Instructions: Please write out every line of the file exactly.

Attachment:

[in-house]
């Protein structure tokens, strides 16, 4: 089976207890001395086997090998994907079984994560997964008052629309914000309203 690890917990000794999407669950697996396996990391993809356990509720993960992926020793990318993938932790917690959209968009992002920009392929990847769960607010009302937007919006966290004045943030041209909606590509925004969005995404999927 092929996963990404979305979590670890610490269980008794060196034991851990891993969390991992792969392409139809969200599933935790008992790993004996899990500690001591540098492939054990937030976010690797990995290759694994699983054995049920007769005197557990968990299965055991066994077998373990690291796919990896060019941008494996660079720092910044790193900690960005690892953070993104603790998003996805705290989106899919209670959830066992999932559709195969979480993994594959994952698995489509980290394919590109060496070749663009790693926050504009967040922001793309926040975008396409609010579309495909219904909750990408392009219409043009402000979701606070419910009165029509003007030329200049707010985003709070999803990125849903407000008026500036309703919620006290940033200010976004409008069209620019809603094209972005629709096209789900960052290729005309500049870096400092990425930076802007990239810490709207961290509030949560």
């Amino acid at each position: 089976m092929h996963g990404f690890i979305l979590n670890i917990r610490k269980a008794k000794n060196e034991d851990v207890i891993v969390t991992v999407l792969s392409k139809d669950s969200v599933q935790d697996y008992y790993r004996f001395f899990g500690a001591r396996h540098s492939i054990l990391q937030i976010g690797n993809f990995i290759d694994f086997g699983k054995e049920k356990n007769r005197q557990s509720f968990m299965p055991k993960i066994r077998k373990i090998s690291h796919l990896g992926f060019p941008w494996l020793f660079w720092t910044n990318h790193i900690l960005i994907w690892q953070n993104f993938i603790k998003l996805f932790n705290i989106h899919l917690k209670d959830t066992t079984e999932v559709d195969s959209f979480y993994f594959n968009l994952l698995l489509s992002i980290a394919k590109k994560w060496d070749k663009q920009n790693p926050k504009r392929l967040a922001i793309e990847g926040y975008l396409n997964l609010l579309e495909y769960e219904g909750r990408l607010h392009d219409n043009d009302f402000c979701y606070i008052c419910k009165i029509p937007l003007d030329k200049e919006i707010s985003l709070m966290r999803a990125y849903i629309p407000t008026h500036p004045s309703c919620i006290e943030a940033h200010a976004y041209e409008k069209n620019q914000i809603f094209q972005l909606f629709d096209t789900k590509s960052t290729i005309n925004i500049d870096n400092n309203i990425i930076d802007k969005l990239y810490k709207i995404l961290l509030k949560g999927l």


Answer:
[in-house]
């Protein structure tokens, strides 16, 4: 089976207890001395086997090998994907079984994560997964008052629309914000309203 690890917990000794999407669950697996396996990391993809356990509720993960992926020793990318993938932790917690959209968009992002920009392929990847769960607010009302937007919006966290004045943030041209909606590509925004969005995404999927 092929996963990404979305979590670890610490269980008794060196034991851990891993969390991992792969392409139809969200599933935790008992790993004996899990500690001591540098492939054990937030976010690797990995290759694994699983054995049920007769005197557990968990299965055991066994077998373990690291796919990896060019941008494996660079720092910044790193900690960005690892953070993104603790998003996805705290989106899919209670959830066992999932559709195969979480993994594959994952698995489509980290394919590109060496070749663009790693926050504009967040922001793309926040975008396409609010579309495909219904909750990408392009219409043009402000979701606070419910009165029509003007030329200049707010985003709070999803990125849903407000008026500036309703919620006290940033200010976004409008069209620019809603094209972005629709096209789900960052290729005309500049870096400092990425930076802007990239810490709207961290509030949560």
């Amino acid at each position: 089976m092929h996963g990404f690890i979305l979590n670890i917990r610490k269980a008794k000794n060196e034991d851990v207890i891993v969390t991992v999407l792969s392409k139809d669950s969200v599933q935790d697996y008992y790993r004996f001395f899990g500690a001591r396996h540098s492939i054990l990391q937030i976010g690797n993809f990995i290759d694994f086997g699983k054995e049920k356990n007769r005197q557990s509720f968990m299965p055991k993960i066994r077998k373990i090998s690291h796919l990896g992926f060019p941008w494996l020793f660079w720092t910044n990318h790193i900690l960005i994907w690892q953070n993104f993938i603790k998003l996805f932790n705290i989106h899919l917690k209670d959830t066992t079984e999932v559709d195969s959209f979480y993994f594959n968009l994952l698995l489509s992002i980290a394919k590109k994560w060496d070749k663009q920009n790693p926050k504009r392929l967040a922001i793309e990847g926040y975008l396409n997964l609010l579309e495909y769960e219904g909750r990408l607010h392009d219409n043009d009302f402000c979701y606070i008052c419910k009165i029509p937007l003007d030329k200049e919006i707010s985003l709070m966290r999803a990125y849903i629309p407000t008026h500036p004045s309703c919620i006290e943030a940033h200010a976004y041209e409008k069209n620019q914000i809603f094209q972005l909606f629709d096209t789900k590509s960052t290729i005309n925004i500049d870096n400092n309203i990425i930076d802007k969005l990239y810490k709207i995404l961290l509030k949560g999927l």